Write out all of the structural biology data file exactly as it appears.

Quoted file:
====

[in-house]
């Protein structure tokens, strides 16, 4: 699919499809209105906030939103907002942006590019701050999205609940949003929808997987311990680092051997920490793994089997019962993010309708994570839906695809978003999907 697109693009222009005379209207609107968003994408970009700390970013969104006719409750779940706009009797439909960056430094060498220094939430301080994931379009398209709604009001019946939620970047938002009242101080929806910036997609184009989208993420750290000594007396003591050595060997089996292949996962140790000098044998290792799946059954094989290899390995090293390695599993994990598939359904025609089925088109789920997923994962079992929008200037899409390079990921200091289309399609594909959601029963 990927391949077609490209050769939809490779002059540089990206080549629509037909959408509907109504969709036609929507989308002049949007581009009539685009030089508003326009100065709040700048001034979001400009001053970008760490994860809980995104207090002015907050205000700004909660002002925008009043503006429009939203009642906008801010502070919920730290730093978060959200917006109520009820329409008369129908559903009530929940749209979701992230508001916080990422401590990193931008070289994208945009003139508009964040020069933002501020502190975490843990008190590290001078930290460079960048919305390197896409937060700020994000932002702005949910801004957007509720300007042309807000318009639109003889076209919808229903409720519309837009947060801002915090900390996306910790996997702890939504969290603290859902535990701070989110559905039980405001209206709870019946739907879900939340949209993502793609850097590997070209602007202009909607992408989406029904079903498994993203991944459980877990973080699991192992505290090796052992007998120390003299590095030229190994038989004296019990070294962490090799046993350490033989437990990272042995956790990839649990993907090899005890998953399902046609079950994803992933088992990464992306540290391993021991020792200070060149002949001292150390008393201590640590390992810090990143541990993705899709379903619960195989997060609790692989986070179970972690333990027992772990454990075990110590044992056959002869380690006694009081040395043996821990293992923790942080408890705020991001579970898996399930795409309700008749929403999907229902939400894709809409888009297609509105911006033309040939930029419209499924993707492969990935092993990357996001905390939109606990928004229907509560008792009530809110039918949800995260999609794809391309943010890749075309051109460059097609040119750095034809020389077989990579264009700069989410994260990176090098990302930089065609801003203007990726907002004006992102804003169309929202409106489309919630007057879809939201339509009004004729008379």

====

[in-house]
């Protein structure tokens, strides 16, 4: 699919499809209105906030939103907002942006590019701050999205609940949003929808997987311990680092051997920490793994089997019962993010309708994570839906695809978003999907 697109693009222009005379209207609107968003994408970009700390970013969104006719409750779940706009009797439909960056430094060498220094939430301080994931379009398209709604009001019946939620970047938002009242101080929806910036997609184009989208993420750290000594007396003591050595060997089996292949996962140790000098044998290792799946059954094989290899390995090293390695599993994990598939359904025609089925088109789920997923994962079992929008200037899409390079990921200091289309399609594909959601029963 990927391949077609490209050769939809490779002059540089990206080549629509037909959408509907109504969709036609929507989308002049949007581009009539685009030089508003326009100065709040700048001034979001400009001053970008760490994860809980995104207090002015907050205000700004909660002002925008009043503006429009939203009642906008801010502070919920730290730093978060959200917006109520009820329409008369129908559903009530929940749209979701992230508001916080990422401590990193931008070289994208945009003139508009964040020069933002501020502190975490843990008190590290001078930290460079960048919305390197896409937060700020994000932002702005949910801004957007509720300007042309807000318009639109003889076209919808229903409720519309837009947060801002915090900390996306910790996997702890939504969290603290859902535990701070989110559905039980405001209206709870019946739907879900939340949209993502793609850097590997070209602007202009909607992408989406029904079903498994993203991944459980877990973080699991192992505290090796052992007998120390003299590095030229190994038989004296019990070294962490090799046993350490033989437990990272042995956790990839649990993907090899005890998953399902046609079950994803992933088992990464992306540290391993021991020792200070060149002949001292150390008393201590640590390992810090990143541990993705899709379903619960195989997060609790692989986070179970972690333990027992772990454990075990110590044992056959002869380690006694009081040395043996821990293992923790942080408890705020991001579970898996399930795409309700008749929403999907229902939400894709809409888009297609509105911006033309040939930029419209499924993707492969990935092993990357996001905390939109606990928004229907509560008792009530809110039918949800995260999609794809391309943010890749075309051109460059097609040119750095034809020389077989990579264009700069989410994260990176090098990302930089065609801003203007990726907002004006992102804003169309929202409106489309919630007057879809939201339509009004004729008379």